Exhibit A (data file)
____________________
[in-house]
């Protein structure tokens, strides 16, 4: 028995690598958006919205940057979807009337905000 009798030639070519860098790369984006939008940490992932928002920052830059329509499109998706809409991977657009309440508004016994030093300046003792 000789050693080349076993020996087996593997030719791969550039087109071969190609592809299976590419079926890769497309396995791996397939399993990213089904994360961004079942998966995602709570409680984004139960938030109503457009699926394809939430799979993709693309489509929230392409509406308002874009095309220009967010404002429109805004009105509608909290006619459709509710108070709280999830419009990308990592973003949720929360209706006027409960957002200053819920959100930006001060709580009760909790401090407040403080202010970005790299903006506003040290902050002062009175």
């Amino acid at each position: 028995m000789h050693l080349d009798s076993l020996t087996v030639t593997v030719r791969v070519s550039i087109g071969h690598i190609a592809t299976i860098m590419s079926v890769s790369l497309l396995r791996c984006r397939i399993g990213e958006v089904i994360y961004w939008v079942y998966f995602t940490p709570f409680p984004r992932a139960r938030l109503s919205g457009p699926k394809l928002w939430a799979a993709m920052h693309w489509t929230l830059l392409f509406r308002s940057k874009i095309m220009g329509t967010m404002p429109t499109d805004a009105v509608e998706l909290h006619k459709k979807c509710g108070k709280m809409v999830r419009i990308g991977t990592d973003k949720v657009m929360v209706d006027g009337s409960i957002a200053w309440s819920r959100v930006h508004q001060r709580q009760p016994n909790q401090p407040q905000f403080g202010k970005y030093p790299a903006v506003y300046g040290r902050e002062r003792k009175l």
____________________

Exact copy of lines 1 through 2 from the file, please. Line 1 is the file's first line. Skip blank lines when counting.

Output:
[in-house]
């Protein structure tokens, strides 16, 4: 028995690598958006919205940057979807009337905000 009798030639070519860098790369984006939008940490992932928002920052830059329509499109998706809409991977657009309440508004016994030093300046003792 000789050693080349076993020996087996593997030719791969550039087109071969190609592809299976590419079926890769497309396995791996397939399993990213089904994360961004079942998966995602709570409680984004139960938030109503457009699926394809939430799979993709693309489509929230392409509406308002874009095309220009967010404002429109805004009105509608909290006619459709509710108070709280999830419009990308990592973003949720929360209706006027409960957002200053819920959100930006001060709580009760909790401090407040403080202010970005790299903006506003040290902050002062009175």